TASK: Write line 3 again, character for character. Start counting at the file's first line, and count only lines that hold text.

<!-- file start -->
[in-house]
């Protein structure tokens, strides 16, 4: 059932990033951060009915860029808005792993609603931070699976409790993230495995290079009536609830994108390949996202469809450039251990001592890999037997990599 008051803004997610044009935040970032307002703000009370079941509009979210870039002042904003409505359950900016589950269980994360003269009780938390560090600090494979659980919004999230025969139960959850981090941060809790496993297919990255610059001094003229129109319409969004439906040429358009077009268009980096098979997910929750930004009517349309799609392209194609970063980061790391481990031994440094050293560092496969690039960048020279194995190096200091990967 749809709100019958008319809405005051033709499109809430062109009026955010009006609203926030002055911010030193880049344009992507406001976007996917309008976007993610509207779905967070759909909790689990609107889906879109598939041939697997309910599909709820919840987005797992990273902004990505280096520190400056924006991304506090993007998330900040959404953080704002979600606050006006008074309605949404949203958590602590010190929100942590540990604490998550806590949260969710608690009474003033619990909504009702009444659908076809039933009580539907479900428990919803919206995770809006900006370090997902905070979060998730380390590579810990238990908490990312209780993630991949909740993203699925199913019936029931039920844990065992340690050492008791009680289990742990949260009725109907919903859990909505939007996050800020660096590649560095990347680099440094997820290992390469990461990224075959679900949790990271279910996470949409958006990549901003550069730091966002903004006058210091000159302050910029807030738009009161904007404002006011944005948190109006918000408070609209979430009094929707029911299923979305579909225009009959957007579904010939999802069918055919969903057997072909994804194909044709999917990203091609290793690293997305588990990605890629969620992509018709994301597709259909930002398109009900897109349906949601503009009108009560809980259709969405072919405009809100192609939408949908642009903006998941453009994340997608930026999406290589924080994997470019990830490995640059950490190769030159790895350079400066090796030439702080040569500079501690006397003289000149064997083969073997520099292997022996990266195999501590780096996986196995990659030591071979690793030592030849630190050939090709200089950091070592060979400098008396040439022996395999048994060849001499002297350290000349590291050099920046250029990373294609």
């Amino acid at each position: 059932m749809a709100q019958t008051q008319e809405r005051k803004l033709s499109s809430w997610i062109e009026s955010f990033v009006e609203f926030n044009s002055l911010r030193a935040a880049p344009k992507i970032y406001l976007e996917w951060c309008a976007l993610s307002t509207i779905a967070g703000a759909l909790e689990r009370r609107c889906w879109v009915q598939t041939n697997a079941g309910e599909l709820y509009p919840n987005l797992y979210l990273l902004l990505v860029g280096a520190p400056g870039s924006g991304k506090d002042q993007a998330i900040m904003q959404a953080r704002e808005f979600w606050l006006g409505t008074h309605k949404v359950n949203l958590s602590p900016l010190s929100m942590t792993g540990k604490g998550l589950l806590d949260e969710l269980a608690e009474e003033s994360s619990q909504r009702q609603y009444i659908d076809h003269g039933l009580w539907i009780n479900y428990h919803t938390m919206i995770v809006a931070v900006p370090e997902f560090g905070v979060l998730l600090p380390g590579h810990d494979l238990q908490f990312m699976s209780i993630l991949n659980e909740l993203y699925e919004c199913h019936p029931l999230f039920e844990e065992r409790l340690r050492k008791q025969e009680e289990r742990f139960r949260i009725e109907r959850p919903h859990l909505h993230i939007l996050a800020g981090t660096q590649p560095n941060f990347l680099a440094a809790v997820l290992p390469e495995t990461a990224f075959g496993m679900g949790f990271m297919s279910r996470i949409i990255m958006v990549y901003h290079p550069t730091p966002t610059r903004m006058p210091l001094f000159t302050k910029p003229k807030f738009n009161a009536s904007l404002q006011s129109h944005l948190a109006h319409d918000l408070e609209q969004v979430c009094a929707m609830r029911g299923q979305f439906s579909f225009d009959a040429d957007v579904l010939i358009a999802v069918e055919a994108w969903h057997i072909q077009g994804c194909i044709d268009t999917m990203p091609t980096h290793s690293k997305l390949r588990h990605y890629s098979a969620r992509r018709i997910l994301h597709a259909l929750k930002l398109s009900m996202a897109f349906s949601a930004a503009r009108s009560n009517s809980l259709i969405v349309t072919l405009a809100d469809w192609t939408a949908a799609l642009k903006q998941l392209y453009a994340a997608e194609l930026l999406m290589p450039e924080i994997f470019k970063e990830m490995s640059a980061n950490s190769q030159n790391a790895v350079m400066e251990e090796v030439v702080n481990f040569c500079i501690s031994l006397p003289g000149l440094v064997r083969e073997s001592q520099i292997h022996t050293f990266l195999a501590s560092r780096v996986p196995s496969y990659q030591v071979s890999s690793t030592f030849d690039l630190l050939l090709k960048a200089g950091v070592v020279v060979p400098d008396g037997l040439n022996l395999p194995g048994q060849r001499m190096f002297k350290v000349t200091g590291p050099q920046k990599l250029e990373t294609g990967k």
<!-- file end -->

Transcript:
């Amino acid at each position: 059932m749809a709100q019958t008051q008319e809405r005051k803004l033709s499109s809430w997610i062109e009026s955010f990033v009006e609203f926030n044009s002055l911010r030193a935040a880049p344009k992507i970032y406001l976007e996917w951060c309008a976007l993610s307002t509207i779905a967070g703000a759909l909790e689990r009370r609107c889906w879109v009915q598939t041939n697997a079941g309910e599909l709820y509009p919840n987005l797992y979210l990273l902004l990505v860029g280096a520190p400056g870039s924006g991304k506090d002042q993007a998330i900040m904003q959404a953080r704002e808005f979600w606050l006006g409505t008074h309605k949404v359950n949203l958590s602590p900016l010190s929100m942590t792993g540990k604490g998550l589950l806590d949260e969710l269980a608690e009474e003033s994360s619990q909504r009702q609603y009444i659908d076809h003269g039933l009580w539907i009780n479900y428990h919803t938390m919206i995770v809006a931070v900006p370090e997902f560090g905070v979060l998730l600090p380390g590579h810990d494979l238990q908490f990312m699976s209780i993630l991949n659980e909740l993203y699925e919004c199913h019936p029931l999230f039920e844990e065992r409790l340690r050492k008791q025969e009680e289990r742990f139960r949260i009725e109907r959850p919903h859990l909505h993230i939007l996050a800020g981090t660096q590649p560095n941060f990347l680099a440094a809790v997820l290992p390469e495995t990461a990224f075959g496993m679900g949790f990271m297919s279910r996470i949409i990255m958006v990549y901003h290079p550069t730091p966002t610059r903004m006058p210091l001094f000159t302050k910029p003229k807030f738009n009161a009536s904007l404002q006011s129109h944005l948190a109006h319409d918000l408070e609209q969004v979430c009094a929707m609830r029911g299923q979305f439906s579909f225009d009959a040429d957007v579904l010939i358009a999802v069918e055919a994108w969903h057997i072909q077009g994804c194909i044709d268009t999917m990203p091609t980096h290793s690293k997305l390949r588990h990605y890629s098979a969620r992509r018709i997910l994301h597709a259909l929750k930002l398109s009900m996202a897109f349906s949601a930004a503009r009108s009560n009517s809980l259709i969405v349309t072919l405009a809100d469809w192609t939408a949908a799609l642009k903006q998941l392209y453009a994340a997608e194609l930026l999406m290589p450039e924080i994997f470019k970063e990830m490995s640059a980061n950490s190769q030159n790391a790895v350079m400066e251990e090796v030439v702080n481990f040569c500079i501690s031994l006397p003289g000149l440094v064997r083969e073997s001592q520099i292997h022996t050293f990266l195999a501590s560092r780096v996986p196995s496969y990659q030591v071979s890999s690793t030592f030849d690039l630190l050939l090709k960048a200089g950091v070592v020279v060979p400098d008396g037997l040439n022996l395999p194995g048994q060849r001499m190096f002297k350290v000349t200091g590291p050099q920046k990599l250029e990373t294609g990967k």